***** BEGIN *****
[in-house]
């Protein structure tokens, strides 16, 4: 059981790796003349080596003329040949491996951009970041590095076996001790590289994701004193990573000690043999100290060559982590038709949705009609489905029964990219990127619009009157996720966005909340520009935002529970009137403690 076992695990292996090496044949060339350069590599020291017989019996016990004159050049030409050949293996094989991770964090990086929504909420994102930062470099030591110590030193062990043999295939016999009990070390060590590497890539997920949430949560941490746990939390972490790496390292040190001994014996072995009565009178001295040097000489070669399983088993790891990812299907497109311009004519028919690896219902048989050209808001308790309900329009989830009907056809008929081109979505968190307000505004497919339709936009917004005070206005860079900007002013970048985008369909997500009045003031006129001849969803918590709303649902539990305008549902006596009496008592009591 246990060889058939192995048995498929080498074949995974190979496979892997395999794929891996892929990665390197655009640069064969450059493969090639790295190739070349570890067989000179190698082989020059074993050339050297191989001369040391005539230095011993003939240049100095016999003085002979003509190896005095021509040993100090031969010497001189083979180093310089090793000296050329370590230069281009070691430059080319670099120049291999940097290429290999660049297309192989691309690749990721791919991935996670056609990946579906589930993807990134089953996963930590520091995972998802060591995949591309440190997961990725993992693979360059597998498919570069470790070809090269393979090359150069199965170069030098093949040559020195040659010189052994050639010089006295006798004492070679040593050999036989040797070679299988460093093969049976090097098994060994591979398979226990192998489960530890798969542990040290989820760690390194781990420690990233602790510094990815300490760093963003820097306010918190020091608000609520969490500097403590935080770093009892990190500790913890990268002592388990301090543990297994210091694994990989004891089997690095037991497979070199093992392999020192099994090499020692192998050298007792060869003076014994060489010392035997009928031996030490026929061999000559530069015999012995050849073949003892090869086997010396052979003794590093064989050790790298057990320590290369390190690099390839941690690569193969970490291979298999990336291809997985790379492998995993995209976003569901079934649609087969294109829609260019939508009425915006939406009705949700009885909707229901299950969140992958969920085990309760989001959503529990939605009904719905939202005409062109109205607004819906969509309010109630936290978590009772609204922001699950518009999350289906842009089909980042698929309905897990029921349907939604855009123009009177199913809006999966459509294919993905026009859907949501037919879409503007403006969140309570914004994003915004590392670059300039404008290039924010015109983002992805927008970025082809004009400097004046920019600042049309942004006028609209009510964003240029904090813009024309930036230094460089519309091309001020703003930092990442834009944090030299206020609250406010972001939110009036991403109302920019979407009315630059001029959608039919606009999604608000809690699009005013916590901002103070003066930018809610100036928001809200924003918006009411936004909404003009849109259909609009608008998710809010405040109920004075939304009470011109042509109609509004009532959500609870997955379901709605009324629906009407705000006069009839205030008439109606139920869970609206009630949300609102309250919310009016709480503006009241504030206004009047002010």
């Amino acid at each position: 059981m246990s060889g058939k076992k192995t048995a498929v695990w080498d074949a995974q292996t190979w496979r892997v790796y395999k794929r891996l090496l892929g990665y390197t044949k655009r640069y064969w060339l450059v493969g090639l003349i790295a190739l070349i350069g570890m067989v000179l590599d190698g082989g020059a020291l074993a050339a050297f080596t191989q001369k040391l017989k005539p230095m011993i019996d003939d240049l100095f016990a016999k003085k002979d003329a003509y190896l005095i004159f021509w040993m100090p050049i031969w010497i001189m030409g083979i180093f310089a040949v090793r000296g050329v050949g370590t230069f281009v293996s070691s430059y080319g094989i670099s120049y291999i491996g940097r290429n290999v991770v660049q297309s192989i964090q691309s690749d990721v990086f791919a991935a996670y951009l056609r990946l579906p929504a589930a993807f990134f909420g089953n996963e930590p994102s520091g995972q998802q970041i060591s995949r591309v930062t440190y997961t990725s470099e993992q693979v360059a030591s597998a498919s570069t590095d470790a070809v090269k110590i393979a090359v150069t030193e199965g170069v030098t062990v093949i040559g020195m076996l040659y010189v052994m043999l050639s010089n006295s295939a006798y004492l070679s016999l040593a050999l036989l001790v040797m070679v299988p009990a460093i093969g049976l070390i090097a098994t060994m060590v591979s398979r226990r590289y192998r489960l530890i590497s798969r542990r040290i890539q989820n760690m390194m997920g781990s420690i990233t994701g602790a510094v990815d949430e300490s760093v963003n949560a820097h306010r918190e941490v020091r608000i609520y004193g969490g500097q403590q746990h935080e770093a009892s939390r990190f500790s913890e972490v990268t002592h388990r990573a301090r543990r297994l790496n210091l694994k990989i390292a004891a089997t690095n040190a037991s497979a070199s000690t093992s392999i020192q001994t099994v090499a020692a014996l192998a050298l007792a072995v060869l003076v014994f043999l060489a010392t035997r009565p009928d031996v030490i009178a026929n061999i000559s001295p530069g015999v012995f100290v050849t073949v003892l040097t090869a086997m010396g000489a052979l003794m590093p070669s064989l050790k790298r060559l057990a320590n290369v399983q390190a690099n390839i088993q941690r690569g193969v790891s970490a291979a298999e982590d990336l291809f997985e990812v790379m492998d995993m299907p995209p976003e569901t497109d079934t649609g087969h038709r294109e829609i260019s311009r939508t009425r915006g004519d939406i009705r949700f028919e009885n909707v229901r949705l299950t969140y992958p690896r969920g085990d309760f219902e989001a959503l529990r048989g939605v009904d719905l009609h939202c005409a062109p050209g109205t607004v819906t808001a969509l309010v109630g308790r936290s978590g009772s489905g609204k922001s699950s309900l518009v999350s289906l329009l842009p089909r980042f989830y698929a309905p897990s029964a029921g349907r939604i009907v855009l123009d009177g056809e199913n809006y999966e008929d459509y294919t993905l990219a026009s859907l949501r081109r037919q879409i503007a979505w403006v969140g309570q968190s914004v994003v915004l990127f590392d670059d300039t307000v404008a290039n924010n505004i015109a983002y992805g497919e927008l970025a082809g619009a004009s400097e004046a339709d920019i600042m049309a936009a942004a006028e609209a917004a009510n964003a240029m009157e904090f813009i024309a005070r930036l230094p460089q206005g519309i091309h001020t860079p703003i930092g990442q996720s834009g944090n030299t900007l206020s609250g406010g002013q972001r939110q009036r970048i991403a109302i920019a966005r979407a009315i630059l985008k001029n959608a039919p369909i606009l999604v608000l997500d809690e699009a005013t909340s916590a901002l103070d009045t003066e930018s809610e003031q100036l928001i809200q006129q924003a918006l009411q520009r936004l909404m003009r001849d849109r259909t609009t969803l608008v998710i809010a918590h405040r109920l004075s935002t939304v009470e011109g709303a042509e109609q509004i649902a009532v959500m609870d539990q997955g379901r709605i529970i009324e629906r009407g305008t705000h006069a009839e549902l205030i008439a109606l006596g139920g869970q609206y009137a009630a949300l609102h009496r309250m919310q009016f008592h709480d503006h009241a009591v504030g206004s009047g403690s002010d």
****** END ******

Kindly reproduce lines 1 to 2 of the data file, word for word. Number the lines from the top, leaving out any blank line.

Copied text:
[in-house]
């Protein structure tokens, strides 16, 4: 059981790796003349080596003329040949491996951009970041590095076996001790590289994701004193990573000690043999100290060559982590038709949705009609489905029964990219990127619009009157996720966005909340520009935002529970009137403690 076992695990292996090496044949060339350069590599020291017989019996016990004159050049030409050949293996094989991770964090990086929504909420994102930062470099030591110590030193062990043999295939016999009990070390060590590497890539997920949430949560941490746990939390972490790496390292040190001994014996072995009565009178001295040097000489070669399983088993790891990812299907497109311009004519028919690896219902048989050209808001308790309900329009989830009907056809008929081109979505968190307000505004497919339709936009917004005070206005860079900007002013970048985008369909997500009045003031006129001849969803918590709303649902539990305008549902006596009496008592009591 246990060889058939192995048995498929080498074949995974190979496979892997395999794929891996892929990665390197655009640069064969450059493969090639790295190739070349570890067989000179190698082989020059074993050339050297191989001369040391005539230095011993003939240049100095016999003085002979003509190896005095021509040993100090031969010497001189083979180093310089090793000296050329370590230069281009070691430059080319670099120049291999940097290429290999660049297309192989691309690749990721791919991935996670056609990946579906589930993807990134089953996963930590520091995972998802060591995949591309440190997961990725993992693979360059597998498919570069470790070809090269393979090359150069199965170069030098093949040559020195040659010189052994050639010089006295006798004492070679040593050999036989040797070679299988460093093969049976090097098994060994591979398979226990192998489960530890798969542990040290989820760690390194781990420690990233602790510094990815300490760093963003820097306010918190020091608000609520969490500097403590935080770093009892990190500790913890990268002592388990301090543990297994210091694994990989004891089997690095037991497979070199093992392999020192099994090499020692192998050298007792060869003076014994060489010392035997009928031996030490026929061999000559530069015999012995050849073949003892090869086997010396052979003794590093064989050790790298057990320590290369390190690099390839941690690569193969970490291979298999990336291809997985790379492998995993995209976003569901079934649609087969294109829609260019939508009425915006939406009705949700009885909707229901299950969140992958969920085990309760989001959503529990939605009904719905939202005409062109109205607004819906969509309010109630936290978590009772609204922001699950518009999350289906842009089909980042698929309905897990029921349907939604855009123009009177199913809006999966459509294919993905026009859907949501037919879409503007403006969140309570914004994003915004590392670059300039404008290039924010015109983002992805927008970025082809004009400097004046920019600042049309942004006028609209009510964003240029904090813009024309930036230094460089519309091309001020703003930092990442834009944090030299206020609250406010972001939110009036991403109302920019979407009315630059001029959608039919606009999604608000809690699009005013916590901002103070003066930018809610100036928001809200924003918006009411936004909404003009849109259909609009608008998710809010405040109920004075939304009470011109042509109609509004009532959500609870997955379901709605009324629906009407705000006069009839205030008439109606139920869970609206009630949300609102309250919310009016709480503006009241504030206004009047002010």